Today we delve into the 1980s, and to a TV theme that’s so unspeakably cool, it spent the better part of two years serving as my ringtone.
I know, I know. There’s no sign of the helicopter, no Ferrari – there’s not even a moustache, largely because there’s no sign of Tom Selleck. (Never mind, of course, that this is Doctor Who, where the only people allowed to have facial hair that isn’t entirely fake are the Brigadier and the Master.)
Good old reliable Tom Selleck. The man who would be Indy. It’s a shame, really, because I could just about see him in the fedora, running away from a fibreglass boulder or pulling out Kate Capshaw’s tongue (all right, so Harrison Ford never did that, but I suspect that after The Temple of Doom a good number of people wanted to). But Selleck was busy trying out the floral shirts and running around Hawaii. He was a veritable heartthrob for a decade, whereas these days I don’t think I’ve seen him in anything since the Friends season six finale. (His CV tells a different story, of course, but I’m not convinced anyone this side of the Atlantic has actually heard of Jesse Stone.)
I confess I’m not the world’s biggest Magnum P.I. fan either. But I did love that theme music. Everyone did. It’s generally accepted that Mike Post is as much as a genius as Bellisario and Larson. And yet it wasn’t my first choice for this little venture. That honour went to The Dukes of Hazzard, which I thought was ripe for a Doctor Who-style re-imagining. As it turns out, someone else had the idea first. It’s not bad, although I could probably have done it better. At some point I probably will.
In the meantime (and given that someone’s already done The A-Team as well) this seemed to work. It was only when putting it together that I had the idea of a shot-for-shot remake, or at least as close as I could get. Because it would be comparatively easy to grab hold of appropriately gung-ho images from New Who and stick them together in a visually pleasing montage, but that would be horrendously unambitious and probably a bit dull. Far more interesting, as an exercise, to match as closely as possible.
It wasn’t the most straightforward of assemblies. I had to do several reversal shots, as well as a little slow motion here and there. What’s more, the integrity of some of the ‘character establishments’ bits has been compromised (see for example the bit from ‘Human Nature’ dumped in the middle of the Captain Jack scenes, purely because it fit). I’m convinced that had I spent more time on it, I could have found more precise matches. But given that this came together in a day or so the results are reasonably coherent – the footage of the Vinvocci ship heading inland during ‘The End of Time’ was a gift, and the ready (and free) availability of the Magnum P.I. font was a welcome bonus. It also gave me a chance to go back and look at some old episodes and lament how much I miss Jack, who has been conveniently airbrushed out of Moffat’s Who. I often wonder where he is, and what he’s doing, and what happened to Torchwood, and whether he watches himself on YouTube. Which is silly, but you can get attached to these people, even if they do have a thing about standing on roofs.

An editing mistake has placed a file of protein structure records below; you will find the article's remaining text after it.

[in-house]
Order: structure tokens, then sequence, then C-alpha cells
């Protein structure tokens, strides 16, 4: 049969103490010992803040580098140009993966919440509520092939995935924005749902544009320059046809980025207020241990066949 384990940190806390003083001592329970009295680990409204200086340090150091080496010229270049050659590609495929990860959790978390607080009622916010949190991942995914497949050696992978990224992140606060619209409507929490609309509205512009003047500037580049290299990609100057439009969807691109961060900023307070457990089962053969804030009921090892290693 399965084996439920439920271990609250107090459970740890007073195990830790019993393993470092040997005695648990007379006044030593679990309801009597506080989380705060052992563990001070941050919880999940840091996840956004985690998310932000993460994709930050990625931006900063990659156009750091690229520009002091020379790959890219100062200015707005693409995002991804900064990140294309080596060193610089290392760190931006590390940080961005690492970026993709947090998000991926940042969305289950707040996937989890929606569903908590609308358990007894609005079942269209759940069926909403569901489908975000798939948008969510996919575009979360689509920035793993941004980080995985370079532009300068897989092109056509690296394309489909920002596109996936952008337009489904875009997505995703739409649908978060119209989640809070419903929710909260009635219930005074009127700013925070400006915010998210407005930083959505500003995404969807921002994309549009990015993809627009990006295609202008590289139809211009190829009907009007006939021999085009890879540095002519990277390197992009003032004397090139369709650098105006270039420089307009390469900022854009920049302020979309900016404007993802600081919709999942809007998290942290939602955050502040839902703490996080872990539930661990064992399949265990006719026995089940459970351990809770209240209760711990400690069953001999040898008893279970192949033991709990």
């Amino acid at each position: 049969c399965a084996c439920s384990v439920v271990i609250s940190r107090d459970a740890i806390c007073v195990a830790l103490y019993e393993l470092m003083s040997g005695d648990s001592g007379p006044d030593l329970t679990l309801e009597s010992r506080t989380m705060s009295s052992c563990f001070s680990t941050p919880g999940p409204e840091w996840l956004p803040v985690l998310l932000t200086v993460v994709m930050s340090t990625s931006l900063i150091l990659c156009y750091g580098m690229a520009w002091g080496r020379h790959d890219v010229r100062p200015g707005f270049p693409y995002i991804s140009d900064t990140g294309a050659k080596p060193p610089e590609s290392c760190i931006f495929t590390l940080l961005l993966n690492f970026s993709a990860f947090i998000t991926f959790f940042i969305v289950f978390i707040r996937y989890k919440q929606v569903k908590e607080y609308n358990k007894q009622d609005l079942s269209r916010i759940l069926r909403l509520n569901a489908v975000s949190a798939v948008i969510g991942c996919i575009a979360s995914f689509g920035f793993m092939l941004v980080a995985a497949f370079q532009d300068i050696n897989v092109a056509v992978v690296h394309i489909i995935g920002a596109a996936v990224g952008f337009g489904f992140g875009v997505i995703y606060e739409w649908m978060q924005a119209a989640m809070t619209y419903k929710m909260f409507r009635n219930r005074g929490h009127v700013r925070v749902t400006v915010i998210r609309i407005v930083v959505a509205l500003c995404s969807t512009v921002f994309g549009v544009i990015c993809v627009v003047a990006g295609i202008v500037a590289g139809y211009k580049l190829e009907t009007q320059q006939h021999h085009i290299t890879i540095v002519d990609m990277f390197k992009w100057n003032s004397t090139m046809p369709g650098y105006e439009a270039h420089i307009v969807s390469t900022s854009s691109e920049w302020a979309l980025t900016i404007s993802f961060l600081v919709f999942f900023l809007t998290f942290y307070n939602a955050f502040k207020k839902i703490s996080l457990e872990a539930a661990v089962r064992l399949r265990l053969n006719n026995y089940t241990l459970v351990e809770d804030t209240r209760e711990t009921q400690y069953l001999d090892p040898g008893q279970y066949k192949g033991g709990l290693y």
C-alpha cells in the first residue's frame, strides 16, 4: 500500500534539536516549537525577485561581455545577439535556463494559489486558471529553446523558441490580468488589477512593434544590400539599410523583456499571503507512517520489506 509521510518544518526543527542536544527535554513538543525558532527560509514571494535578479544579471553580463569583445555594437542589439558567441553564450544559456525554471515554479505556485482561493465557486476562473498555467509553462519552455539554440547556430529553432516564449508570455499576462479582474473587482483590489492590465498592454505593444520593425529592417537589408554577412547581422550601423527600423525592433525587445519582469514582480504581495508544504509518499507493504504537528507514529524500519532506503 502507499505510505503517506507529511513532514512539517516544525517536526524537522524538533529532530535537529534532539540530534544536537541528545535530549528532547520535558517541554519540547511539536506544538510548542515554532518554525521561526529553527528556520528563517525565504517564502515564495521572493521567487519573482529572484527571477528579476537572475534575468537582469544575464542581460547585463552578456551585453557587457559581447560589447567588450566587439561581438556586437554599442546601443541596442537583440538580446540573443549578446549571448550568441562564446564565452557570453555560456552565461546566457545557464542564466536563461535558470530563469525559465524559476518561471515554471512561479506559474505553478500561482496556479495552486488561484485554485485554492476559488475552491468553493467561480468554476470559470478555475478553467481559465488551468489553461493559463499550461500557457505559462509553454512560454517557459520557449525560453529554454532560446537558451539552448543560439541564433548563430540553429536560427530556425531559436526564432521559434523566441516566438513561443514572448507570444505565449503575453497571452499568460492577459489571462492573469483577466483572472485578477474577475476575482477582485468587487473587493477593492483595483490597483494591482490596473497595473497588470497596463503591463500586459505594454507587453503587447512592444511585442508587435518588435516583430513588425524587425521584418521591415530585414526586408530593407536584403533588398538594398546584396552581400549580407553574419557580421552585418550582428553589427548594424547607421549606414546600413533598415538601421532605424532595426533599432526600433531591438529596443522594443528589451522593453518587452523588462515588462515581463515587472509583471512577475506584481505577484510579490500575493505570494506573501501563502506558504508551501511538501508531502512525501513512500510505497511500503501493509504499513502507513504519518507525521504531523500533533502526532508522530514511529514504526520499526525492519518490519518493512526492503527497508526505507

I’m breaking in a new video editor at the moment. I typically use (and will continue to use) MPEG Video Wizard, which is entry level but easy to work, and which allows me to do most of the things I want to do. It doesn’t, however, cater for split screen, which is an effect I particularly wanted in order to do a side-by-side comparison of this montage with the original Magnum titles. So I branched out a bit, and sometime later, this is what we had.
As I go to press it’s Halloween, and the hit count for the side-by-side comparison is at eight thousand and rising. This is chicken feed in YouTube terms, of course, but most of those hits appear to have arrived in the last two days, which would suggest (in the absence of pending stats) that someone has been sharing. Which is nice, particularly in a world where I struggle to get views and depend on luck or timing for something I’ve produced to even touch the outside cusp of what may be considered ‘viral’. Eric Schmidt once said that every two days – that’s every two days – we’re putting as much information on the Internet as we created in the entirety of human existence. I don’t know if this is true, of course, and even if it is most of this user-generated content is pictures of cats or giraffes, but it’s clear that the daily upload is colossal.
So for the most part you’re shouting, shouting against a raging storm, and most people don’t notice. And that’s fine, because you latch onto the ones that do and you value them and respect them. And besides, there are occasional bonuses, as I discovered the other day when I opened my inbox.
It’s the little things that count.